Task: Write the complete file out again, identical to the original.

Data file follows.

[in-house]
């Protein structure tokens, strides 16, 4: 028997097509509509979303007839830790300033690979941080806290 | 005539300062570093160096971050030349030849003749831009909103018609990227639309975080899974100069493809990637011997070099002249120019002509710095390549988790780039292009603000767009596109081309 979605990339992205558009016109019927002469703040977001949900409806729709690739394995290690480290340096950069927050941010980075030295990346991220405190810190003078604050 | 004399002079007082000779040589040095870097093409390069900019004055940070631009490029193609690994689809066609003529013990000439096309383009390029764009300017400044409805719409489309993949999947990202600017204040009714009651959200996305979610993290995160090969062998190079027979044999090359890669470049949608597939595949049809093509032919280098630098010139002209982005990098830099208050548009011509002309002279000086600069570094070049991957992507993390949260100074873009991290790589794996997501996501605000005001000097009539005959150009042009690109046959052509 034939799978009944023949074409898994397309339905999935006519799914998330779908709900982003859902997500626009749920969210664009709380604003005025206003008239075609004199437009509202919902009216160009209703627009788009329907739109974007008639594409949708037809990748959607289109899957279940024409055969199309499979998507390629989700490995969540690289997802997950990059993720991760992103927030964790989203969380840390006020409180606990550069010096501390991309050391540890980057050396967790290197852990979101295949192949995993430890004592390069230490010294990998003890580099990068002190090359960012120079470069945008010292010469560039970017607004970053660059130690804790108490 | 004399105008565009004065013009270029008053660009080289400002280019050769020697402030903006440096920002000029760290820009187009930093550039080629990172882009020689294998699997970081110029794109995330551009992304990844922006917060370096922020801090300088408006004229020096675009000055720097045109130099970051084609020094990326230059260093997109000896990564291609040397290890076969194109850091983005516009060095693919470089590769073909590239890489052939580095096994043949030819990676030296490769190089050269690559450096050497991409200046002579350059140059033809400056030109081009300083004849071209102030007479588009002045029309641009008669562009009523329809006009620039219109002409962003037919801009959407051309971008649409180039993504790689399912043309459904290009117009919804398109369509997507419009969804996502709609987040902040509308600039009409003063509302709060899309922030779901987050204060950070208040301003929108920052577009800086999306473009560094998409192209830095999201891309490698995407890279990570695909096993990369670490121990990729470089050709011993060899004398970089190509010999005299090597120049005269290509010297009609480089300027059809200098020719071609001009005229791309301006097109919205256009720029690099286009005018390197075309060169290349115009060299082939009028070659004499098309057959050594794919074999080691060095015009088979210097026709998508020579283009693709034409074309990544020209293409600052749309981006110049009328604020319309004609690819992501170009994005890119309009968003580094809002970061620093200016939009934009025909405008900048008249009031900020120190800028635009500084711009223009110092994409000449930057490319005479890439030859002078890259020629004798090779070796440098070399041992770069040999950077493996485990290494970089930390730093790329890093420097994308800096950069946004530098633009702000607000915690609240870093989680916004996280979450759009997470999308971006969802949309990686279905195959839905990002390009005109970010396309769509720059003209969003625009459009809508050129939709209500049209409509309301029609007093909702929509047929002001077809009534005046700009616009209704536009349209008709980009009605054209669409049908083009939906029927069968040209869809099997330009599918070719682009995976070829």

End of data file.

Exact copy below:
[in-house]
């Protein structure tokens, strides 16, 4: 028997097509509509979303007839830790300033690979941080806290 | 005539300062570093160096971050030349030849003749831009909103018609990227639309975080899974100069493809990637011997070099002249120019002509710095390549988790780039292009603000767009596109081309 979605990339992205558009016109019927002469703040977001949900409806729709690739394995290690480290340096950069927050941010980075030295990346991220405190810190003078604050 | 004399002079007082000779040589040095870097093409390069900019004055940070631009490029193609690994689809066609003529013990000439096309383009390029764009300017400044409805719409489309993949999947990202600017204040009714009651959200996305979610993290995160090969062998190079027979044999090359890669470049949608597939595949049809093509032919280098630098010139002209982005990098830099208050548009011509002309002279000086600069570094070049991957992507993390949260100074873009991290790589794996997501996501605000005001000097009539005959150009042009690109046959052509 034939799978009944023949074409898994397309339905999935006519799914998330779908709900982003859902997500626009749920969210664009709380604003005025206003008239075609004199437009509202919902009216160009209703627009788009329907739109974007008639594409949708037809990748959607289109899957279940024409055969199309499979998507390629989700490995969540690289997802997950990059993720991760992103927030964790989203969380840390006020409180606990550069010096501390991309050391540890980057050396967790290197852990979101295949192949995993430890004592390069230490010294990998003890580099990068002190090359960012120079470069945008010292010469560039970017607004970053660059130690804790108490 | 004399105008565009004065013009270029008053660009080289400002280019050769020697402030903006440096920002000029760290820009187009930093550039080629990172882009020689294998699997970081110029794109995330551009992304990844922006917060370096922020801090300088408006004229020096675009000055720097045109130099970051084609020094990326230059260093997109000896990564291609040397290890076969194109850091983005516009060095693919470089590769073909590239890489052939580095096994043949030819990676030296490769190089050269690559450096050497991409200046002579350059140059033809400056030109081009300083004849071209102030007479588009002045029309641009008669562009009523329809006009620039219109002409962003037919801009959407051309971008649409180039993504790689399912043309459904290009117009919804398109369509997507419009969804996502709609987040902040509308600039009409003063509302709060899309922030779901987050204060950070208040301003929108920052577009800086999306473009560094998409192209830095999201891309490698995407890279990570695909096993990369670490121990990729470089050709011993060899004398970089190509010999005299090597120049005269290509010297009609480089300027059809200098020719071609001009005229791309301006097109919205256009720029690099286009005018390197075309060169290349115009060299082939009028070659004499098309057959050594794919074999080691060095015009088979210097026709998508020579283009693709034409074309990544020209293409600052749309981006110049009328604020319309004609690819992501170009994005890119309009968003580094809002970061620093200016939009934009025909405008900048008249009031900020120190800028635009500084711009223009110092994409000449930057490319005479890439030859002078890259020629004798090779070796440098070399041992770069040999950077493996485990290494970089930390730093790329890093420097994308800096950069946004530098633009702000607000915690609240870093989680916004996280979450759009997470999308971006969802949309990686279905195959839905990002390009005109970010396309769509720059003209969003625009459009809508050129939709209500049209409509309301029609007093909702929509047929002001077809009534005046700009616009209704536009349209008709980009009605054209669409049908083009939906029927069968040209869809099997330009599918070719682009995976070829």